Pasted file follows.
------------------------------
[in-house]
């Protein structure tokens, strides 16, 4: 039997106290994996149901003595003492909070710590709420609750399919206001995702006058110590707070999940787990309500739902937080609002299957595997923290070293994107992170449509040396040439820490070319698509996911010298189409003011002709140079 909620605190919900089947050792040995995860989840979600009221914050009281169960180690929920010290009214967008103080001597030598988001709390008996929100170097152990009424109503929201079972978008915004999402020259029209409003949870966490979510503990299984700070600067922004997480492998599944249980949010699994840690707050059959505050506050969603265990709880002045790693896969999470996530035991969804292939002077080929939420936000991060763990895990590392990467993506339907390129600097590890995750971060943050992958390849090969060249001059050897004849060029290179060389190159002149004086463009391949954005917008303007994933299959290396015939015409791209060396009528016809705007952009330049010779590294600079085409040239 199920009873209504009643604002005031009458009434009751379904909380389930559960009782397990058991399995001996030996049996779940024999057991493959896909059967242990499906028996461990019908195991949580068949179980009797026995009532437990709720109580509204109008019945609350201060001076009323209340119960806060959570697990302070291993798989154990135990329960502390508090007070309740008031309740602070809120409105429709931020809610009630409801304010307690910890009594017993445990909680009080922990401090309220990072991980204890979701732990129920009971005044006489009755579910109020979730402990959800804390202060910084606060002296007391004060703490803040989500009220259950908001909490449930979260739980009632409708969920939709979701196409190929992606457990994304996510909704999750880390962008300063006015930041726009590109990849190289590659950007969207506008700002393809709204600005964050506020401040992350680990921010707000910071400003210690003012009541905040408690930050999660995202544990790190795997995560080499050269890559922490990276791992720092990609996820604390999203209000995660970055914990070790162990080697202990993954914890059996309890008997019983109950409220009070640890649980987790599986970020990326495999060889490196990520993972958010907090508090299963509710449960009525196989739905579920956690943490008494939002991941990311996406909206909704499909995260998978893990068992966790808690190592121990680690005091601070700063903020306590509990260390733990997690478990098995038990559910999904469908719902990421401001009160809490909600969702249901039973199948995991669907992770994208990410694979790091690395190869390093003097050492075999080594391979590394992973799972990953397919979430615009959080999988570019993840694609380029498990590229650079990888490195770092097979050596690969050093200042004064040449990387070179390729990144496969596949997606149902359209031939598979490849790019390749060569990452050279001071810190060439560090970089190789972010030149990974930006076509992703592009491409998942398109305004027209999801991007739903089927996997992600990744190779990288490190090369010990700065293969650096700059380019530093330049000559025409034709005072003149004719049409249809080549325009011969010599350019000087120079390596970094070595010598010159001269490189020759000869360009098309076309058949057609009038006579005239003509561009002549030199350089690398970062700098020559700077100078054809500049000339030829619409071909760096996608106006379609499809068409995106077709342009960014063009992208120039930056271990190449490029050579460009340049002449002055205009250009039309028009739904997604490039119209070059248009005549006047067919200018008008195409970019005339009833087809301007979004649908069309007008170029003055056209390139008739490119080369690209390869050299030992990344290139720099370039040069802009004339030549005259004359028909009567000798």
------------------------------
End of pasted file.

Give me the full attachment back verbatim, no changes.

[in-house]
């Protein structure tokens, strides 16, 4: 039997106290994996149901003595003492909070710590709420609750399919206001995702006058110590707070999940787990309500739902937080609002299957595997923290070293994107992170449509040396040439820490070319698509996911010298189409003011002709140079 909620605190919900089947050792040995995860989840979600009221914050009281169960180690929920010290009214967008103080001597030598988001709390008996929100170097152990009424109503929201079972978008915004999402020259029209409003949870966490979510503990299984700070600067922004997480492998599944249980949010699994840690707050059959505050506050969603265990709880002045790693896969999470996530035991969804292939002077080929939420936000991060763990895990590392990467993506339907390129600097590890995750971060943050992958390849090969060249001059050897004849060029290179060389190159002149004086463009391949954005917008303007994933299959290396015939015409791209060396009528016809705007952009330049010779590294600079085409040239 199920009873209504009643604002005031009458009434009751379904909380389930559960009782397990058991399995001996030996049996779940024999057991493959896909059967242990499906028996461990019908195991949580068949179980009797026995009532437990709720109580509204109008019945609350201060001076009323209340119960806060959570697990302070291993798989154990135990329960502390508090007070309740008031309740602070809120409105429709931020809610009630409801304010307690910890009594017993445990909680009080922990401090309220990072991980204890979701732990129920009971005044006489009755579910109020979730402990959800804390202060910084606060002296007391004060703490803040989500009220259950908001909490449930979260739980009632409708969920939709979701196409190929992606457990994304996510909704999750880390962008300063006015930041726009590109990849190289590659950007969207506008700002393809709204600005964050506020401040992350680990921010707000910071400003210690003012009541905040408690930050999660995202544990790190795997995560080499050269890559922490990276791992720092990609996820604390999203209000995660970055914990070790162990080697202990993954914890059996309890008997019983109950409220009070640890649980987790599986970020990326495999060889490196990520993972958010907090508090299963509710449960009525196989739905579920956690943490008494939002991941990311996406909206909704499909995260998978893990068992966790808690190592121990680690005091601070700063903020306590509990260390733990997690478990098995038990559910999904469908719902990421401001009160809490909600969702249901039973199948995991669907992770994208990410694979790091690395190869390093003097050492075999080594391979590394992973799972990953397919979430615009959080999988570019993840694609380029498990590229650079990888490195770092097979050596690969050093200042004064040449990387070179390729990144496969596949997606149902359209031939598979490849790019390749060569990452050279001071810190060439560090970089190789972010030149990974930006076509992703592009491409998942398109305004027209999801991007739903089927996997992600990744190779990288490190090369010990700065293969650096700059380019530093330049000559025409034709005072003149004719049409249809080549325009011969010599350019000087120079390596970094070595010598010159001269490189020759000869360009098309076309058949057609009038006579005239003509561009002549030199350089690398970062700098020559700077100078054809500049000339030829619409071909760096996608106006379609499809068409995106077709342009960014063009992208120039930056271990190449490029050579460009340049002449002055205009250009039309028009739904997604490039119209070059248009005549006047067919200018008008195409970019005339009833087809301007979004649908069309007008170029003055056209390139008739490119080369690209390869050299030992990344290139720099370039040069802009004339030549005259004359028909009567000798």